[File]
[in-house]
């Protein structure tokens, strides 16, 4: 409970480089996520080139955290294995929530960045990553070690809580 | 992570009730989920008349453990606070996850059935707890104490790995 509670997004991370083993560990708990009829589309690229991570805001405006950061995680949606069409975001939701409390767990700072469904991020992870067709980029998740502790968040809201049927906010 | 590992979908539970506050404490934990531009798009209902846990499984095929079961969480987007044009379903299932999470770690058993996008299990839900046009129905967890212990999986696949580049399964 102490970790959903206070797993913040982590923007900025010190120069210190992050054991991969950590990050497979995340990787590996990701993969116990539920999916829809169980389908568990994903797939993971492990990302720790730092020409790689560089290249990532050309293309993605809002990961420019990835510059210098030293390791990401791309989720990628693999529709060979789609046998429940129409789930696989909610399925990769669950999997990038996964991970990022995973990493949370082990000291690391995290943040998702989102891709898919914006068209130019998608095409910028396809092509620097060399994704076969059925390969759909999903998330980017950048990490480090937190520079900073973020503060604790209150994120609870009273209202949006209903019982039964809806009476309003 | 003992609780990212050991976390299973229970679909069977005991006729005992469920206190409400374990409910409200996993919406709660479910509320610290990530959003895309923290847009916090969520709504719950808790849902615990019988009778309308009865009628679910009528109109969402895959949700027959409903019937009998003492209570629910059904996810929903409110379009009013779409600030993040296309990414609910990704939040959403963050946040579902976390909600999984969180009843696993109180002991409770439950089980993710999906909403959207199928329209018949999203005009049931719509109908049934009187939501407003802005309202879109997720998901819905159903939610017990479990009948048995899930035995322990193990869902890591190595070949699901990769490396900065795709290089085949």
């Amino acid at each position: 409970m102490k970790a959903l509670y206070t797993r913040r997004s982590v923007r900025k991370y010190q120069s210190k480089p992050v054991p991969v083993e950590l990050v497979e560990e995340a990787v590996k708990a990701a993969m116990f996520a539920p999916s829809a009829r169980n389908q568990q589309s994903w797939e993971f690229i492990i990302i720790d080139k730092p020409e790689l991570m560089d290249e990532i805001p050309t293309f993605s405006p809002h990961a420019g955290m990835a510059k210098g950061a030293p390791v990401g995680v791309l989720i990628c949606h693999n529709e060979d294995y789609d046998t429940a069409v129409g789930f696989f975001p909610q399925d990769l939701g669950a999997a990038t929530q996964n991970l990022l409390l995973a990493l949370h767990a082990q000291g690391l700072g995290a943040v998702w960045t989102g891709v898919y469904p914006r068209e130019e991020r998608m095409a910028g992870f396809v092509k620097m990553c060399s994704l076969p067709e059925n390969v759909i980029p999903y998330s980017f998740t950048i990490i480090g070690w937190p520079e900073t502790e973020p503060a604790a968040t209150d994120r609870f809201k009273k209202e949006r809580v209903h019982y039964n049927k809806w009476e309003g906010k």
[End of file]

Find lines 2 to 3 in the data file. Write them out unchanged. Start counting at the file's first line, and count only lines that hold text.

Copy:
């Protein structure tokens, strides 16, 4: 409970480089996520080139955290294995929530960045990553070690809580 | 992570009730989920008349453990606070996850059935707890104490790995 509670997004991370083993560990708990009829589309690229991570805001405006950061995680949606069409975001939701409390767990700072469904991020992870067709980029998740502790968040809201049927906010 | 590992979908539970506050404490934990531009798009209902846990499984095929079961969480987007044009379903299932999470770690058993996008299990839900046009129905967890212990999986696949580049399964 102490970790959903206070797993913040982590923007900025010190120069210190992050054991991969950590990050497979995340990787590996990701993969116990539920999916829809169980389908568990994903797939993971492990990302720790730092020409790689560089290249990532050309293309993605809002990961420019990835510059210098030293390791990401791309989720990628693999529709060979789609046998429940129409789930696989909610399925990769669950999997990038996964991970990022995973990493949370082990000291690391995290943040998702989102891709898919914006068209130019998608095409910028396809092509620097060399994704076969059925390969759909999903998330980017950048990490480090937190520079900073973020503060604790209150994120609870009273209202949006209903019982039964809806009476309003 | 003992609780990212050991976390299973229970679909069977005991006729005992469920206190409400374990409910409200996993919406709660479910509320610290990530959003895309923290847009916090969520709504719950808790849902615990019988009778309308009865009628679910009528109109969402895959949700027959409903019937009998003492209570629910059904996810929903409110379009009013779409600030993040296309990414609910990704939040959403963050946040579902976390909600999984969180009843696993109180002991409770439950089980993710999906909403959207199928329209018949999203005009049931719509109908049934009187939501407003802005309202879109997720998901819905159903939610017990479990009948048995899930035995322990193990869902890591190595070949699901990769490396900065795709290089085949």
């Amino acid at each position: 409970m102490k970790a959903l509670y206070t797993r913040r997004s982590v923007r900025k991370y010190q120069s210190k480089p992050v054991p991969v083993e950590l990050v497979e560990e995340a990787v590996k708990a990701a993969m116990f996520a539920p999916s829809a009829r169980n389908q568990q589309s994903w797939e993971f690229i492990i990302i720790d080139k730092p020409e790689l991570m560089d290249e990532i805001p050309t293309f993605s405006p809002h990961a420019g955290m990835a510059k210098g950061a030293p390791v990401g995680v791309l989720i990628c949606h693999n529709e060979d294995y789609d046998t429940a069409v129409g789930f696989f975001p909610q399925d990769l939701g669950a999997a990038t929530q996964n991970l990022l409390l995973a990493l949370h767990a082990q000291g690391l700072g995290a943040v998702w960045t989102g891709v898919y469904p914006r068209e130019e991020r998608m095409a910028g992870f396809v092509k620097m990553c060399s994704l076969p067709e059925n390969v759909i980029p999903y998330s980017f998740t950048i990490i480090g070690w937190p520079e900073t502790e973020p503060a604790a968040t209150d994120r609870f809201k009273k209202e949006r809580v209903h019982y039964n049927k809806w009476e309003g906010k």